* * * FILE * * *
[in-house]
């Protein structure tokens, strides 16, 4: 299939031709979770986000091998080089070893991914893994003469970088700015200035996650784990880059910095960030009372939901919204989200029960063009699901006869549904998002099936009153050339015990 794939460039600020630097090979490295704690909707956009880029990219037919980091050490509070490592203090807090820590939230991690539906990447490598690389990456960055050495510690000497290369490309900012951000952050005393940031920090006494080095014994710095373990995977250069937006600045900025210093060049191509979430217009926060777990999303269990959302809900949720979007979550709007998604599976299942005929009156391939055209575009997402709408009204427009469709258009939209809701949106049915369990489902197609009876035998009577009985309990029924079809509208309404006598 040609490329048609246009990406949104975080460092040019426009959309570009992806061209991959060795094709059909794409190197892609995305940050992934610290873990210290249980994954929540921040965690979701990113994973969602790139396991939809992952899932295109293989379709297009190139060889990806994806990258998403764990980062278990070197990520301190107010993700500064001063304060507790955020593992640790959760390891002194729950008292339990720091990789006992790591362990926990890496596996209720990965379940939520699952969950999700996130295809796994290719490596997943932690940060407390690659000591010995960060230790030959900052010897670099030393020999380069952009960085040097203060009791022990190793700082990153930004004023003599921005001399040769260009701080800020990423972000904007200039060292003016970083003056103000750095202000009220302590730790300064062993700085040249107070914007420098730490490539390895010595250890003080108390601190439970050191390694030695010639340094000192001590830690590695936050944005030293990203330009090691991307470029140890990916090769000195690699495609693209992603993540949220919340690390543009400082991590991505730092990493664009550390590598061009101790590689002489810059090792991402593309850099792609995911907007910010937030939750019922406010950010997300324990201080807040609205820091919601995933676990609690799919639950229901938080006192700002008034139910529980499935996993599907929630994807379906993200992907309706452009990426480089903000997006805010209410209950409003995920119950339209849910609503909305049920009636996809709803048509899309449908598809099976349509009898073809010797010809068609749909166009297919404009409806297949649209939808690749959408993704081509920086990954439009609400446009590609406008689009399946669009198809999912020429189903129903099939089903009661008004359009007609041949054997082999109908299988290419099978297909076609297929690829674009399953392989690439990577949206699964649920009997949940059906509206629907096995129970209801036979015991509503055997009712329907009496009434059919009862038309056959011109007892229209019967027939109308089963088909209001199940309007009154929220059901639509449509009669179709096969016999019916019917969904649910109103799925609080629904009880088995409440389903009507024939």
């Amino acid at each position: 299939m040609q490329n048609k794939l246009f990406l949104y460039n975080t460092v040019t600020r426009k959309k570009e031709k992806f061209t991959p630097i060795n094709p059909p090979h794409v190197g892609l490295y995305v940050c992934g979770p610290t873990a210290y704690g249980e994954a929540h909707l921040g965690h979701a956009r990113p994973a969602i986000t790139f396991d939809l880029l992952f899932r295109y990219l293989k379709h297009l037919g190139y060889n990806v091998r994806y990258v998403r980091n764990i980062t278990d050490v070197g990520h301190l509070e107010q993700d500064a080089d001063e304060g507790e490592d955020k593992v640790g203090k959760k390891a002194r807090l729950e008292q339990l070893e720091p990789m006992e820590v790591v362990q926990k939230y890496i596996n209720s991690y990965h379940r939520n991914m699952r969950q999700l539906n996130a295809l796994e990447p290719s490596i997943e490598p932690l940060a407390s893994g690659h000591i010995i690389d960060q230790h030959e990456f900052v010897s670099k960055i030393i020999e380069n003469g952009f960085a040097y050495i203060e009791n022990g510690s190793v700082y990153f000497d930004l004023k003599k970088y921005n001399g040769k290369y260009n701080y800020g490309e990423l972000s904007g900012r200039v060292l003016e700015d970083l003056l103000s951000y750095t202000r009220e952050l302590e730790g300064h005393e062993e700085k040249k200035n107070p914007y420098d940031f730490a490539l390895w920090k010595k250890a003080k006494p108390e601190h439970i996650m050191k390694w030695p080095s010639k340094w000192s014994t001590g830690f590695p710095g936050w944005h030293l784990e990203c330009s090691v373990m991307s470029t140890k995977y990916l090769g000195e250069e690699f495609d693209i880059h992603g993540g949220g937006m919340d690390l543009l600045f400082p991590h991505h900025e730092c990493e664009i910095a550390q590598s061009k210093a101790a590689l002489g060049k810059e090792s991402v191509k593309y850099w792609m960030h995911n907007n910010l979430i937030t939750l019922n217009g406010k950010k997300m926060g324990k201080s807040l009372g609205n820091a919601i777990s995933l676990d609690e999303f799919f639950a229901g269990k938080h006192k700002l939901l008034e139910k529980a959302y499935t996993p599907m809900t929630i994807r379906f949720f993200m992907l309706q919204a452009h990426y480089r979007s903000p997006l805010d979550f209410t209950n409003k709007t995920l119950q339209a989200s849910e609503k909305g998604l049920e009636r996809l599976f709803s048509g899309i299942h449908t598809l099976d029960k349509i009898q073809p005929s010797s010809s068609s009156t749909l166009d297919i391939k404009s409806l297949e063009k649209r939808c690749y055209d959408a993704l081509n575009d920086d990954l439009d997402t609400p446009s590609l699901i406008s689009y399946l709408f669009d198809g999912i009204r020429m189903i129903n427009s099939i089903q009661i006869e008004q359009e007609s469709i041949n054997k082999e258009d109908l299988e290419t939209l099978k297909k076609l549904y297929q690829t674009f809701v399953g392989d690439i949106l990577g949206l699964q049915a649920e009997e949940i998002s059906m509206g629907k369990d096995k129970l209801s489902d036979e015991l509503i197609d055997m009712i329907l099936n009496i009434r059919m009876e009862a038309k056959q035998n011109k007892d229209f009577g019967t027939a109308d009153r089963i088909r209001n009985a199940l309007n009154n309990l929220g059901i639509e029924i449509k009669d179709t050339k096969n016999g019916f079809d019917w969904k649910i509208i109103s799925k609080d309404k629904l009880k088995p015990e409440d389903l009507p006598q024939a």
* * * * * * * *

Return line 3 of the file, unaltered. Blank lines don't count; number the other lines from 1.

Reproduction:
């Amino acid at each position: 299939m040609q490329n048609k794939l246009f990406l949104y460039n975080t460092v040019t600020r426009k959309k570009e031709k992806f061209t991959p630097i060795n094709p059909p090979h794409v190197g892609l490295y995305v940050c992934g979770p610290t873990a210290y704690g249980e994954a929540h909707l921040g965690h979701a956009r990113p994973a969602i986000t790139f396991d939809l880029l992952f899932r295109y990219l293989k379709h297009l037919g190139y060889n990806v091998r994806y990258v998403r980091n764990i980062t278990d050490v070197g990520h301190l509070e107010q993700d500064a080089d001063e304060g507790e490592d955020k593992v640790g203090k959760k390891a002194r807090l729950e008292q339990l070893e720091p990789m006992e820590v790591v362990q926990k939230y890496i596996n209720s991690y990965h379940r939520n991914m699952r969950q999700l539906n996130a295809l796994e990447p290719s490596i997943e490598p932690l940060a407390s893994g690659h000591i010995i690389d960060q230790h030959e990456f900052v010897s670099k960055i030393i020999e380069n003469g952009f960085a040097y050495i203060e009791n022990g510690s190793v700082y990153f000497d930004l004023k003599k970088y921005n001399g040769k290369y260009n701080y800020g490309e990423l972000s904007g900012r200039v060292l003016e700015d970083l003056l103000s951000y750095t202000r009220e952050l302590e730790g300064h005393e062993e700085k040249k200035n107070p914007y420098d940031f730490a490539l390895w920090k010595k250890a003080k006494p108390e601190h439970i996650m050191k390694w030695p080095s010639k340094w000192s014994t001590g830690f590695p710095g936050w944005h030293l784990e990203c330009s090691v373990m991307s470029t140890k995977y990916l090769g000195e250069e690699f495609d693209i880059h992603g993540g949220g937006m919340d690390l543009l600045f400082p991590h991505h900025e730092c990493e664009i910095a550390q590598s061009k210093a101790a590689l002489g060049k810059e090792s991402v191509k593309y850099w792609m960030h995911n907007n910010l979430i937030t939750l019922n217009g406010k950010k997300m926060g324990k201080s807040l009372g609205n820091a919601i777990s995933l676990d609690e999303f799919f639950a229901g269990k938080h006192k700002l939901l008034e139910k529980a959302y499935t996993p599907m809900t929630i994807r379906f949720f993200m992907l309706q919204a452009h990426y480089r979007s903000p997006l805010d979550f209410t209950n409003k709007t995920l119950q339209a989200s849910e609503k909305g998604l049920e009636r996809l599976f709803s048509g899309i299942h449908t598809l099976d029960k349509i009898q073809p005929s010797s010809s068609s009156t749909l166009d297919i391939k404009s409806l297949e063009k649209r939808c690749y055209d959408a993704l081509n575009d920086d990954l439009d997402t609400p446009s590609l699901i406008s689009y399946l709408f669009d198809g999912i009204r020429m189903i129903n427009s099939i089903q009661i006869e008004q359009e007609s469709i041949n054997k082999e258009d109908l299988e290419t939209l099978k297909k076609l549904y297929q690829t674009f809701v399953g392989d690439i949106l990577g949206l699964q049915a649920e009997e949940i998002s059906m509206g629907k369990d096995k129970l209801s489902d036979e015991l509503i197609d055997m009712i329907l099936n009496i009434r059919m009876e009862a038309k056959q035998n011109k007892d229209f009577g019967t027939a109308d009153r089963i088909r209001n009985a199940l309007n009154n309990l929220g059901i639509e029924i449509k009669d179709t050339k096969n016999g019916f079809d019917w969904k649910i509208i109103s799925k609080d309404k629904l009880k088995p015990e409440d389903l009507p006598q024939a």